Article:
- Material: Heat Transfer, Smooth
- Speed: 8
- Force: 11
You can find the Siser settings for other machines at the bottom of their page here.
Glitter HTV generally takes a higher temperature and pressure than regular HTV. For Siser Glitter, set your iron between Cotton and Linen (320°F/160°C) and press hard for 10-15 seconds.
Which side of the transfer paper or parchment paper do you place against the iron?
You generally don’t need to use adhesive transfer paper because HTV comes with its own clear backing. If your heat transfer vinyl did not come with a backing, use transfer paper or transfer tape that can handle heat. (A carrier sheet from some old HTV should work, if it’s still sticky enough.) And you’ll want to place it sticky-side down!
If you are using parchment paper to protect your iron, place the slick, waxy side against up your iron. (This is actually a silicone coating, not wax!)
Is the top of the vinyl you use sticky when you remove the backing?
No, the vinyl won’t be sticky at all if you peel it off the backing.
How do I make an iron-on transfer? Is that different?
Just follow the above tutorial. When people talk about iron-on transfers they’re talking about using heat transfer vinyl.
What do you do with the extra HTV leftover from weeding?
Generally, I toss it. It is possible, but difficult, to reuse scrap HTV. The vinyl won’t have the clear backing, so you’ll stick it directly to your cutting mat and use transfer paper to get it onto your t-shirt.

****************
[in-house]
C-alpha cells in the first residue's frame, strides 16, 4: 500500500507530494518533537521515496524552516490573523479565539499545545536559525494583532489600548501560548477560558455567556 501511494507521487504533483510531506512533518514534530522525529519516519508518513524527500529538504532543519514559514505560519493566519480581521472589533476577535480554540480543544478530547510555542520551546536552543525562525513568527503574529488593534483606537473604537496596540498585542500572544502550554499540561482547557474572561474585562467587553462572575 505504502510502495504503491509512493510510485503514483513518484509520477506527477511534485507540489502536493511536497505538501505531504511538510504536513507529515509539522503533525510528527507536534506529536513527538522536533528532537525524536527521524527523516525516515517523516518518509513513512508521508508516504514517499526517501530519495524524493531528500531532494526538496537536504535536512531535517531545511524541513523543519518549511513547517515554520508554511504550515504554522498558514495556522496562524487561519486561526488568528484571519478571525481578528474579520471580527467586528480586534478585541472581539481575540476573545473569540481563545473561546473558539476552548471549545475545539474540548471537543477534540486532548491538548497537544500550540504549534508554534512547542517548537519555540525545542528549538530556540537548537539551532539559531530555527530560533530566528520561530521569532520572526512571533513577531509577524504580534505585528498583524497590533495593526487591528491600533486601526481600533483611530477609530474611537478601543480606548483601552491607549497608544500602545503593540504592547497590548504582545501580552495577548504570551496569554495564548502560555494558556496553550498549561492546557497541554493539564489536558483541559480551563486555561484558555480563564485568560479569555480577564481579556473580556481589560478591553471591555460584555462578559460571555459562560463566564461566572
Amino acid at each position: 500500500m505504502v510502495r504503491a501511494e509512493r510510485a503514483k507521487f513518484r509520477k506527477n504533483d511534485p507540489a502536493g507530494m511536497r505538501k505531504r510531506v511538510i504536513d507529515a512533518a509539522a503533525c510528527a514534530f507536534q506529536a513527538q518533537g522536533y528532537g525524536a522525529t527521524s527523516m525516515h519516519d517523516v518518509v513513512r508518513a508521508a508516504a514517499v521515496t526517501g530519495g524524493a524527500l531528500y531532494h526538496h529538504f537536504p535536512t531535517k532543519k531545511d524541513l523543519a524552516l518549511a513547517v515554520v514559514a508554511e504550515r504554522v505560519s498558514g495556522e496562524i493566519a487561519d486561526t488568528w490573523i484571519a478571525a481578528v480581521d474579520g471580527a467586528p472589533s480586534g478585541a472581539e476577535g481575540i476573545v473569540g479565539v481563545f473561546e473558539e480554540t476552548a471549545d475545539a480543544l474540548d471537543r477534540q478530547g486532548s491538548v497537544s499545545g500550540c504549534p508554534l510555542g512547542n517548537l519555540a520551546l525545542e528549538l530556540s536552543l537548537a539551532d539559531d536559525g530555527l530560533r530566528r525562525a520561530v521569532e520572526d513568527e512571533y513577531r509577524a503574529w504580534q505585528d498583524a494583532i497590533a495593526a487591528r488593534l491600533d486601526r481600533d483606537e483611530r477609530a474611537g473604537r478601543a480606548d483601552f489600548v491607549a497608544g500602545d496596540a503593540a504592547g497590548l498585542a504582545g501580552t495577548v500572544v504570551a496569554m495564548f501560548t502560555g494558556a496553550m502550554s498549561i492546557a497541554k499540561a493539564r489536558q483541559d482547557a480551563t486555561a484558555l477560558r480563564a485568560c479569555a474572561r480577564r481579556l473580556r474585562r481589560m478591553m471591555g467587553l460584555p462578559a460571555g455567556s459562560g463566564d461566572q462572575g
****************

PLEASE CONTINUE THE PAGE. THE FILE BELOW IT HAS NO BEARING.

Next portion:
Unfortunately, smooth HTV is very thin and gets easily stretched, so it does not hold up to getting cut and pulled off adhesive sheets multiple times. But this does work with thick vinyl like Glitter HTV.
What can I make with HTV?
You can make anything you dream up! HTV is great for t-shirts, bags, jackets, jerseys, headbands, pillows, flags, signs, and more.
How do I get my HTV to stay on after washing it?
Make sure you pre-wash the fabric to prevent shrinking that can pull at your design. Iron your fabric before applying the vinyl to get rid of wrinkles. Press firmly with the iron over each part of your design, without sliding the iron around. If you’re using something thick like a towel in between the iron and the vinyl, try a thinner sheet or parchment paper instead.
Wait 24 hours before the first wash. Wash your garment inside out in cold water, dryer settings as usual, and don’t dry clean. If the design is pulling off your fabric, try ironing again for 5-10 seconds.
Do I mirror the design?
Yes, designs for HTV must be mirrored, otherwise it will be backward on the final product. Make sure to look at your design to see if it’s already mirrored before you select the option in Silhouette Studio.
Can I iron a picture onto a shirt without transfer paper?
If you want to iron on a picture onto a t-shirt, you’ll want to use a printable heat transfer vinyl, so you can print your picture and then iron it onto your shirt. I’m thinking about writing a tutorial fully explaining how to do this, so if that would be helpful, let me know in the comments!
Which cut settings should I use for HTV?
The cut settings for HTV depend on your machine and what type of heat transfer vinyl. For the Silhouette Cameo, use the “Heat Transfer” material, with the appropriate finish (smooth, flocked, metallic, etc). For the Siser EasyWeed used in this tutorial, Siser’s recommended settings are:
- Blade: Standard, 3
- Material: Heat Transfer, Smooth
- Speed: 8
- Force: 6
For the Cricut Explore, choose “Heat Transfer Vinyl” and select “Smooth” for smooth, and “Flocked” for fuzzy or glitter HTV.
How do I use the Cricut Easy Press?
I have a Cricut Easy Press tutorial that works with Cricut Iron-On vinyl, the Easy Press, and a Cricut Maker or Explore Air 2.